Rise Of The Planet Of The Apes
US (2011) Dir. Rupert Wyatt
To be honest Hollywood blockbusters and I haven’t got along too well over the past decade or so, largely due to most of them being “reboots”, remakes or just plain awful. So when this “reboot” of the franchise which began with the classic Planet Of The Apes starring Charlton Heston in 1968 arrived in 2011 I barely gave it a second glance. With the current hullabaloo surrounding its highly praised sequel in cinemas now and the fact it was on TV I decided to see what the fuss was about.
Acting as an origins story for the 1968 classic, we meet scientist Will Rodman (James Franco) who is being sponsored by a biotech company Gen-Sys to find a cure for brain illnesses by experimenting on chimpanzees. His ambitious ALZ-112 drug has given a chimpanzee named Bright Eyes incredible intelligence and cognitive skills on a par with humans, leading Will to conclude the drug could cure Alzheimer’s. When Bright Eyes launches a sudden violent attack on her keeper and is shot dead, Will discovers she was protecting a baby no-one knew she had.
Will takes the baby chimp home and names him Caesar, noticing he has inherited the effects of the 112 drug. Convinced by Caesar’s incredible progress Will gives his father Charles (John Lithgow), an Alzheimer’s sufferer, the drug which shows immediate effects ridding Charles of his illness. However a few years later the illness returns and when protecting Charles against a violent neighbour (David Hewlett) Caesar bits his finger off and is contained by the authorities at a monkey sanctuary. There Caesar and the other apes are abused by the handler Dodge Landon (Tom Felton), prompting the smart ape to lead his fellow primates in a rebellion against the humans.
Right from the opening minute of this film the audience’s sympathies lie with the apes and even when they finally break loose and go on the rampage 90 minute later one still roots for the apes. Despite the fairly pedestrian plotting and storylines where this film hits the hardest is in the emotional connection that is created between the audience and the primate protagonists – and they aren’t even real!
It’s no secret that modern effects technology has meant the age old methods of men in suits or animatronics interacting with the odd real life animal is now redundant and motion-capture technology combined with CGI has allowed for what is hoped to be seen as an emotional depth never before expressed from a non-human. As ever the go to man for these roles, Andy Serkis, excels as Caesar, drawing on his previous experience as the much larger King Kong in Peter Jackson’s 2005 remake.
As much as it is up to Serkis to make Caesar as relatable, sympathetic and above all else, as emotive as possible, he still needs a foe which comes in the form of good old corporate greed and ignorant egotistical humans. On more than one occasion Will is forced to fight to prevent his sponsor Jacobs (David Oyelowo) from withdrawing his financial backing, who, like many others, sees the apes as disposable test subjects who will help boost his own bank balance.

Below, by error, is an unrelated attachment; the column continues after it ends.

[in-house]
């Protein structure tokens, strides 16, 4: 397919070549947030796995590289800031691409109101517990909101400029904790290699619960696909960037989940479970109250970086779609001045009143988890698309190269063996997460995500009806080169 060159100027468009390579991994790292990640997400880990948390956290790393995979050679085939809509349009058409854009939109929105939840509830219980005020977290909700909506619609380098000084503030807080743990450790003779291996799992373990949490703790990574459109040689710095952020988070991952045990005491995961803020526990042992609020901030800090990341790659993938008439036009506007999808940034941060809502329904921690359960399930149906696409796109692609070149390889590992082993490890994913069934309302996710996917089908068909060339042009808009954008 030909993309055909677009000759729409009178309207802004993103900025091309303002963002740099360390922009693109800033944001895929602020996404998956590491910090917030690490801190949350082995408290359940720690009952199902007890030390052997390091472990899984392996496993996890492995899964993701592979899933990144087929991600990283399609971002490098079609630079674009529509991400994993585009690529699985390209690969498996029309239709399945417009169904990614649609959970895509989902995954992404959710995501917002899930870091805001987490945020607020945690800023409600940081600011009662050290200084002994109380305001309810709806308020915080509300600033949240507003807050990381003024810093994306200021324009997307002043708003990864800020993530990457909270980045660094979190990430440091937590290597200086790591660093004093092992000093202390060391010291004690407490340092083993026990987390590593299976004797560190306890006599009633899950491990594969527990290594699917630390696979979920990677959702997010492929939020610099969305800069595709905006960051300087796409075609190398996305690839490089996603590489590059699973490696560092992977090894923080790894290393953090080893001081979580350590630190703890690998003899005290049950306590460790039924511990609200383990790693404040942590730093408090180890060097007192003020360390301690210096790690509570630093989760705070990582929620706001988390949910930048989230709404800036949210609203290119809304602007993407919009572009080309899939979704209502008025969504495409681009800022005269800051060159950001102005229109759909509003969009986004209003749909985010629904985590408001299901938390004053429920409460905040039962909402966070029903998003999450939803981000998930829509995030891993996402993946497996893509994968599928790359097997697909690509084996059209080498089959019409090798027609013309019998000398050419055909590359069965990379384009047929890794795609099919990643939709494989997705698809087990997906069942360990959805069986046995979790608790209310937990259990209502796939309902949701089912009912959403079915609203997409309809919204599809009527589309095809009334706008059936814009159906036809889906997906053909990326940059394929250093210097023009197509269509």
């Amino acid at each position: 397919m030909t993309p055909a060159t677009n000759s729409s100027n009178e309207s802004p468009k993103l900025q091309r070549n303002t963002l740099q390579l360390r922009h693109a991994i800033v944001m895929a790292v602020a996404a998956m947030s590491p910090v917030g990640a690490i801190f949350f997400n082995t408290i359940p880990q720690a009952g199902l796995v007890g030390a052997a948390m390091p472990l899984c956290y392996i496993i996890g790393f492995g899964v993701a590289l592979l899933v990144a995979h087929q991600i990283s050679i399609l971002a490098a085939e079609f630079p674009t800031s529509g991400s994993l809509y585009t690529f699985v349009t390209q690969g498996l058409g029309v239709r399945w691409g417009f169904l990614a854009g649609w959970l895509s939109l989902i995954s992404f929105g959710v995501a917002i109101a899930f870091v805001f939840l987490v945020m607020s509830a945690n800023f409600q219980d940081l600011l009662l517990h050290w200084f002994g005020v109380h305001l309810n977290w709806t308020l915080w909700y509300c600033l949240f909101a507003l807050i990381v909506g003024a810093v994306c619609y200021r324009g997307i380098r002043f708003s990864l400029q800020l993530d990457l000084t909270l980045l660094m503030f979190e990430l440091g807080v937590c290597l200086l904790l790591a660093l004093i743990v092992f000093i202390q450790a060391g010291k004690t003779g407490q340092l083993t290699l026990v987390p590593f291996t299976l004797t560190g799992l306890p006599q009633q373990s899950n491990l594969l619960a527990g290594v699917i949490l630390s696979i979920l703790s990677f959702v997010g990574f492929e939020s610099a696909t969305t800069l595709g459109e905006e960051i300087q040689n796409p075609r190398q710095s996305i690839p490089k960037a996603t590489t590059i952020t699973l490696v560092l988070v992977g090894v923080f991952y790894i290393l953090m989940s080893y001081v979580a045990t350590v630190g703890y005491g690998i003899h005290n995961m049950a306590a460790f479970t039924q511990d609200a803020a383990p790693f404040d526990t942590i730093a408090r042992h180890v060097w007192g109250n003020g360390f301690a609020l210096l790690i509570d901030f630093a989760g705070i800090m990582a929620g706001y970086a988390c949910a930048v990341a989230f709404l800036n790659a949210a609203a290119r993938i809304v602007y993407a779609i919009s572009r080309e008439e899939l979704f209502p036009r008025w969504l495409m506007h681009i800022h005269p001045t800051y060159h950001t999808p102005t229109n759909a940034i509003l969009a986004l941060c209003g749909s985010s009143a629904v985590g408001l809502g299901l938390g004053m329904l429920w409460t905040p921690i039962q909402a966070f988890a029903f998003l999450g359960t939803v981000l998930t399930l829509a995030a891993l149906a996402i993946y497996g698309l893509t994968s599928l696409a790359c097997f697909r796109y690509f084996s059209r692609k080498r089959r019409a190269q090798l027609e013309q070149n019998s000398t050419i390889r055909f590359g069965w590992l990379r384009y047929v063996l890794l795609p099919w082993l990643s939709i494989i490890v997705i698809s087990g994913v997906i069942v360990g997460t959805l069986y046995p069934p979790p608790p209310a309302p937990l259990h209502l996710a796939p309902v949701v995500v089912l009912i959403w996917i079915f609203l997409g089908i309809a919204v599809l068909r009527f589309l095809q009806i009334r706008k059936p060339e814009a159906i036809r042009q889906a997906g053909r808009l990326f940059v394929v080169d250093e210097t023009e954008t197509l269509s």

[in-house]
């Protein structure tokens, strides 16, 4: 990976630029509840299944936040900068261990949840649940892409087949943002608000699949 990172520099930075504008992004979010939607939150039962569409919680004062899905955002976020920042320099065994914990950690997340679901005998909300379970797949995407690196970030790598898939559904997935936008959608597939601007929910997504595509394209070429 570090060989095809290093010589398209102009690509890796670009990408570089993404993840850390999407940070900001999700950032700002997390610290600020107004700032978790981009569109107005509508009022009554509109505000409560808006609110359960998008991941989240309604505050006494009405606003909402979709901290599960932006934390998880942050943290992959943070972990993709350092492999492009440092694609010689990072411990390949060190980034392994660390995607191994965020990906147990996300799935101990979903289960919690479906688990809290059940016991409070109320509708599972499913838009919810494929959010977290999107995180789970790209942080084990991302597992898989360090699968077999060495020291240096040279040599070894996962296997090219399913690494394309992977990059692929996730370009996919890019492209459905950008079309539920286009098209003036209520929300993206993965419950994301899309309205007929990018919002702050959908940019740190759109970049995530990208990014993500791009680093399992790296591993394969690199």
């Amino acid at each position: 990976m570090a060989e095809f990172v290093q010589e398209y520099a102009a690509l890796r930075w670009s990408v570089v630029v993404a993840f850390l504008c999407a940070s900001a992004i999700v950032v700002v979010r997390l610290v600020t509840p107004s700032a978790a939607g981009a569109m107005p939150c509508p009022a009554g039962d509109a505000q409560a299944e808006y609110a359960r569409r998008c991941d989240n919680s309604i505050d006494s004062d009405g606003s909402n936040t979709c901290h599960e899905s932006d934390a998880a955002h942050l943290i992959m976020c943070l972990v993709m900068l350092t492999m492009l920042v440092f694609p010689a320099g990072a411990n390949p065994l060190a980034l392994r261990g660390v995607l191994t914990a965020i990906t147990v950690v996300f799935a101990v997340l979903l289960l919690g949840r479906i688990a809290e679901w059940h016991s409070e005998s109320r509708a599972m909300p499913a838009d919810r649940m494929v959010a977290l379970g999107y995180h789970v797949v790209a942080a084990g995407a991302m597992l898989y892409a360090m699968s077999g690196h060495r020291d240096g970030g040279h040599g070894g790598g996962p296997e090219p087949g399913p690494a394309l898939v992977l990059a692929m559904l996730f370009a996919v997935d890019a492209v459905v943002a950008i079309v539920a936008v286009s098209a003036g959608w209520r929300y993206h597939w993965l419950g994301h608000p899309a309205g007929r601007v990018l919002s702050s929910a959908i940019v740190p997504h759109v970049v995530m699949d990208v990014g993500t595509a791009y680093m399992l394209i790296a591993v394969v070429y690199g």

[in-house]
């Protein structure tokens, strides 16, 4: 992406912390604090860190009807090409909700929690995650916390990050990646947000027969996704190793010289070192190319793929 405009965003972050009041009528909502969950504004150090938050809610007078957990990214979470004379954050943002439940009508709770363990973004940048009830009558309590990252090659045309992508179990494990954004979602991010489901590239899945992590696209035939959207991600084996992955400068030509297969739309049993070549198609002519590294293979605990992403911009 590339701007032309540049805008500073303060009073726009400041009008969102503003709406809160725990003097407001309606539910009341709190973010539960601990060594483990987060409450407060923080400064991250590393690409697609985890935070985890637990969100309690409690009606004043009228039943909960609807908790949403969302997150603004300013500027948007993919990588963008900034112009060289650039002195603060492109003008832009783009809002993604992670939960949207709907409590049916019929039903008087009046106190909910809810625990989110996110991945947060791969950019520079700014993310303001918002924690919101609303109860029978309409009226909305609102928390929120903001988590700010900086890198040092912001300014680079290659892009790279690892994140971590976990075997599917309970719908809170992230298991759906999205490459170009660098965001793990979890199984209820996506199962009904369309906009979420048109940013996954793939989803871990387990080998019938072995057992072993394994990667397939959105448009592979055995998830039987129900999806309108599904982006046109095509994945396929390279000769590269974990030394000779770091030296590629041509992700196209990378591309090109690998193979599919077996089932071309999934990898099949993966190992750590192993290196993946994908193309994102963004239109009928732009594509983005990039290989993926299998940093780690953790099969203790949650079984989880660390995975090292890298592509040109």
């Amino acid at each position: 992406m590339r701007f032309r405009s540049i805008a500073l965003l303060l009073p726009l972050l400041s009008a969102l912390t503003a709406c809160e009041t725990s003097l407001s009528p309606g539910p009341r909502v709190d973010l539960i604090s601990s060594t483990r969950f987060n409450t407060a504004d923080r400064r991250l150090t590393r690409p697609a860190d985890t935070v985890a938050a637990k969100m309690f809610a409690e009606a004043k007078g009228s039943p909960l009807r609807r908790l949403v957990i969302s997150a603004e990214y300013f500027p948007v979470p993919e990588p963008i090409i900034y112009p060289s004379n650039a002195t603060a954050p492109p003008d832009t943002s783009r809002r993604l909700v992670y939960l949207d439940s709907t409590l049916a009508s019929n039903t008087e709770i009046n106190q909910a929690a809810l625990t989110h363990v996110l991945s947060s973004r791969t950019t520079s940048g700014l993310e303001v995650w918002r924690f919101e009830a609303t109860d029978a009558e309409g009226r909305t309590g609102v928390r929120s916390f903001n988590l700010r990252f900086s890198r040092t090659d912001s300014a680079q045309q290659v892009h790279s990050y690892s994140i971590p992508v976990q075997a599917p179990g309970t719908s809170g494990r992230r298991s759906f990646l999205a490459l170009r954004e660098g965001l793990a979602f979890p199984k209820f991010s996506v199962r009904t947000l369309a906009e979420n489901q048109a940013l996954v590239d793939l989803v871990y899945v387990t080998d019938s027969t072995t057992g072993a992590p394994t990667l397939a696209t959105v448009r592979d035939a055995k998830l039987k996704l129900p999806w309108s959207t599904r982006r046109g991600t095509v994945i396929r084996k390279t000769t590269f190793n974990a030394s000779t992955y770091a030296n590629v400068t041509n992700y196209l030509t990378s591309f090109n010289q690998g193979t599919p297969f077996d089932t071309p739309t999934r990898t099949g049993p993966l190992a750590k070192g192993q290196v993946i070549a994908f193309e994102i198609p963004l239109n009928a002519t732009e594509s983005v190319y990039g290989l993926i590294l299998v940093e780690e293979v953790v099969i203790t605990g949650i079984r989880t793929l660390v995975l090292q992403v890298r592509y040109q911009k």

In one of the more heartbreaking scenes, when Caesar is locked away in the ape sanctuary run by the unscrupulous Landon (Brian Cox), Will is lead to believe he is leaving his best friend in capable and caring hands. The moment the door shuts behind Will on his way out and the truth is son revealed to Caesar. Considering the appalling conditions, the brutality of the treatment and the bad American accent from Brit Harry Potter actor Tom Felton (who should avoid being typecast as the bad guy), it’s no wonder Caesar decides to strike back – but by using his brains.
The final 20 minutes are a subtle nod to King Kong’s rampage through New York as the ape army do battle on San Francisco’s Golden Gate Bridge. Obviously a few over the top set pieces are thrown in to add some suspense and awe to the drama – the spot with the gorilla and the helicopter springs to mind – but on the whole this is well crafted and laid out fight scene that manages to throw in some raw emotion to up the ante as the apes draw nearer to their goal, which neatly sets up the aforementioned sequel.
It has been reported than a more grim ending was originally shot but this being Hollywood they wimped out and we get a soppy one instead. In many ways that is to be expected due to the rather by-the numbers template the script follows that concedes very early on that this film is about the apes and rightly so. That said aside from the cookie cutter bad guys, the main human cast needed more substance to them which is reflected in the average performances.
James Franco is his usual “blockbuster bland” self spending most of his screen time upstaged by his CGI buddy thanks to another superlative and rich essaying from Serkis. John Lithgow has effortlessly slipped into the gravitas role someone of his calibre deserves while Freida Pinto as Will’s love interest is literally there for her looks alone – a more vapid and innocuous “leading lady” I don’t ever recall seeing in a major film, and her character is a vet who bonds with Caesar!!
Putting aside the homogenised treatment of the script and the human characters, Rise Of The Planet Of The Apes does at least achieve its goal of warning us about man trying to play God and in interfering in things we shouldn’t. To that end we have a film that is hugely enjoyable and connects with our consciences concerning animal treatment and I have to admit, I am now keen to see both the sequel AND check out the original 1968 film.
A solid, intelligent and deeply evocative slice of popcorn fodder that will surprise you.